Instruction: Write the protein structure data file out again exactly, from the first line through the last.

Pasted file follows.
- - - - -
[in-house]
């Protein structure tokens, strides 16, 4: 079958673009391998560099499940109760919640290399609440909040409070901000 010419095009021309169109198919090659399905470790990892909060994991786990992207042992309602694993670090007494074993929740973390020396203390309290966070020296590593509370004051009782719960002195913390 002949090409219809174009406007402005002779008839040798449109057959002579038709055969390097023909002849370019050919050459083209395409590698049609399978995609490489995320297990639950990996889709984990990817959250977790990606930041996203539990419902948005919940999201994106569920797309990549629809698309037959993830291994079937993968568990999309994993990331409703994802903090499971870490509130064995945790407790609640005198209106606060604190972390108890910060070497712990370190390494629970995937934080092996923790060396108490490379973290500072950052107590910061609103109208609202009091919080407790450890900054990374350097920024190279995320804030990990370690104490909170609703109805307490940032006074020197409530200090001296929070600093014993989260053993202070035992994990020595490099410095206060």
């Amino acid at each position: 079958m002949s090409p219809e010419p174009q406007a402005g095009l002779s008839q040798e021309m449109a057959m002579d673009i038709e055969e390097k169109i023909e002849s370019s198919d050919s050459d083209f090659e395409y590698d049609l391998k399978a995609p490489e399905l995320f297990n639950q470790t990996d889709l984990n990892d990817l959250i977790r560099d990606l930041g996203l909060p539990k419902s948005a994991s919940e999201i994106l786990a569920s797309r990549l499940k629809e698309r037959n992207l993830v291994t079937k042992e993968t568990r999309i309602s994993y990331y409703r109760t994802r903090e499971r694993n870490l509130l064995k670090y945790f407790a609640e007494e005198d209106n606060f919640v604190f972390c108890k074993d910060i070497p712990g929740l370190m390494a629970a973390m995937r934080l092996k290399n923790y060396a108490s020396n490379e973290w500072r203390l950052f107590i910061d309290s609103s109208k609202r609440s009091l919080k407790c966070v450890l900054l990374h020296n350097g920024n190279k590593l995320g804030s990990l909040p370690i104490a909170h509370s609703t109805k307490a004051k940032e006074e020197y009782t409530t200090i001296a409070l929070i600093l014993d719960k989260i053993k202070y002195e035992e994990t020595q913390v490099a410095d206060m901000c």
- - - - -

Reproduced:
[in-house]
């Protein structure tokens, strides 16, 4: 079958673009391998560099499940109760919640290399609440909040409070901000 010419095009021309169109198919090659399905470790990892909060994991786990992207042992309602694993670090007494074993929740973390020396203390309290966070020296590593509370004051009782719960002195913390 002949090409219809174009406007402005002779008839040798449109057959002579038709055969390097023909002849370019050919050459083209395409590698049609399978995609490489995320297990639950990996889709984990990817959250977790990606930041996203539990419902948005919940999201994106569920797309990549629809698309037959993830291994079937993968568990999309994993990331409703994802903090499971870490509130064995945790407790609640005198209106606060604190972390108890910060070497712990370190390494629970995937934080092996923790060396108490490379973290500072950052107590910061609103109208609202009091919080407790450890900054990374350097920024190279995320804030990990370690104490909170609703109805307490940032006074020197409530200090001296929070600093014993989260053993202070035992994990020595490099410095206060």
């Amino acid at each position: 079958m002949s090409p219809e010419p174009q406007a402005g095009l002779s008839q040798e021309m449109a057959m002579d673009i038709e055969e390097k169109i023909e002849s370019s198919d050919s050459d083209f090659e395409y590698d049609l391998k399978a995609p490489e399905l995320f297990n639950q470790t990996d889709l984990n990892d990817l959250i977790r560099d990606l930041g996203l909060p539990k419902s948005a994991s919940e999201i994106l786990a569920s797309r990549l499940k629809e698309r037959n992207l993830v291994t079937k042992e993968t568990r999309i309602s994993y990331y409703r109760t994802r903090e499971r694993n870490l509130l064995k670090y945790f407790a609640e007494e005198d209106n606060f919640v604190f972390c108890k074993d910060i070497p712990g929740l370190m390494a629970a973390m995937r934080l092996k290399n923790y060396a108490s020396n490379e973290w500072r203390l950052f107590i910061d309290s609103s109208k609202r609440s009091l919080k407790c966070v450890l900054l990374h020296n350097g920024n190279k590593l995320g804030s990990l909040p370690i104490a909170h509370s609703t109805k307490a004051k940032e006074e020197y009782t409530t200090i001296a409070l929070i600093l014993d719960k989260i053993k202070y002195e035992e994990t020595q913390v490099a410095d206060m901000c």